On December 10, the Weinstein brothers of Miramax fame sued New Line Cinemas and Warner Bros. in New York county for breach of contract. Here is the essence of the claim:
When the Weinsteins (and their company, Miramax) sold the The Hobbit franchise rights to the defendants, the agreement stipulated that the plaintiffs would receive 5% of the revenue generated by the film. Warner Bros. then unilaterally decided to break the first book into three movies, and then claimed that they owed no royalties to the plaintiffs on the latter two installments of The Hobiit, because those new movies were "remakes," rather than "first installments" of the movies drawn from the books, and therefore, exempt from the revenue sharing provisions of their contract.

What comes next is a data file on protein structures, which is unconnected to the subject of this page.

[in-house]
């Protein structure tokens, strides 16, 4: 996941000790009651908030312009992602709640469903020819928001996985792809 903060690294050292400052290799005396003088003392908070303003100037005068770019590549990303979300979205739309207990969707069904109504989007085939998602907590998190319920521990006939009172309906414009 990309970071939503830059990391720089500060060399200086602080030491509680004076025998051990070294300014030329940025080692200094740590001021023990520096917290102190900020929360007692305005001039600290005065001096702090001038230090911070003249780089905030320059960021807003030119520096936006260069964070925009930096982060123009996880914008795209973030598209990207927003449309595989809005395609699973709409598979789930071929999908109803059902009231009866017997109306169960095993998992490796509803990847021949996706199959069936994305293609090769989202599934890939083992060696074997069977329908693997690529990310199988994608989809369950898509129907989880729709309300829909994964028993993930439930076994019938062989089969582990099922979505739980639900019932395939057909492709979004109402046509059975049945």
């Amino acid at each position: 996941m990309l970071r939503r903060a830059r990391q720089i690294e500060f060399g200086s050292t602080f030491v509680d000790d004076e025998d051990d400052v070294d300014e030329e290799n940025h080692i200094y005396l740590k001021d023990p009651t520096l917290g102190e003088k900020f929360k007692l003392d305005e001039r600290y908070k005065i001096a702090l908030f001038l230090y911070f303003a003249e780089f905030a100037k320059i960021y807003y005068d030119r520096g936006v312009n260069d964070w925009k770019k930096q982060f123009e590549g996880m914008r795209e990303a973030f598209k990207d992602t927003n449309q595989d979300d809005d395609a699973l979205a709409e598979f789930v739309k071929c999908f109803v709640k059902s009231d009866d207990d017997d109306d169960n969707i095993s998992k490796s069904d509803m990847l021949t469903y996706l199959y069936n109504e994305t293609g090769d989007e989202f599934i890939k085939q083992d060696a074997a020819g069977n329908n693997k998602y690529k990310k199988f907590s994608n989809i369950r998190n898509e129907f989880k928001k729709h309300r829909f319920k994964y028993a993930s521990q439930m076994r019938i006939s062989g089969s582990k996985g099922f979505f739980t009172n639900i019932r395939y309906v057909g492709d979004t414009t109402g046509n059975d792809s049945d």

Granted, at this point we're only seeing the plaintiff's side to this argument. But, I have to admit, it seems rather compelling.
Leaving that aside, however, there is an important take-away from this case:
There is no such thing as a perfect agreement, and even the big boys can look back at their contracts with some tinge of regret that their agreement wasn't clearer.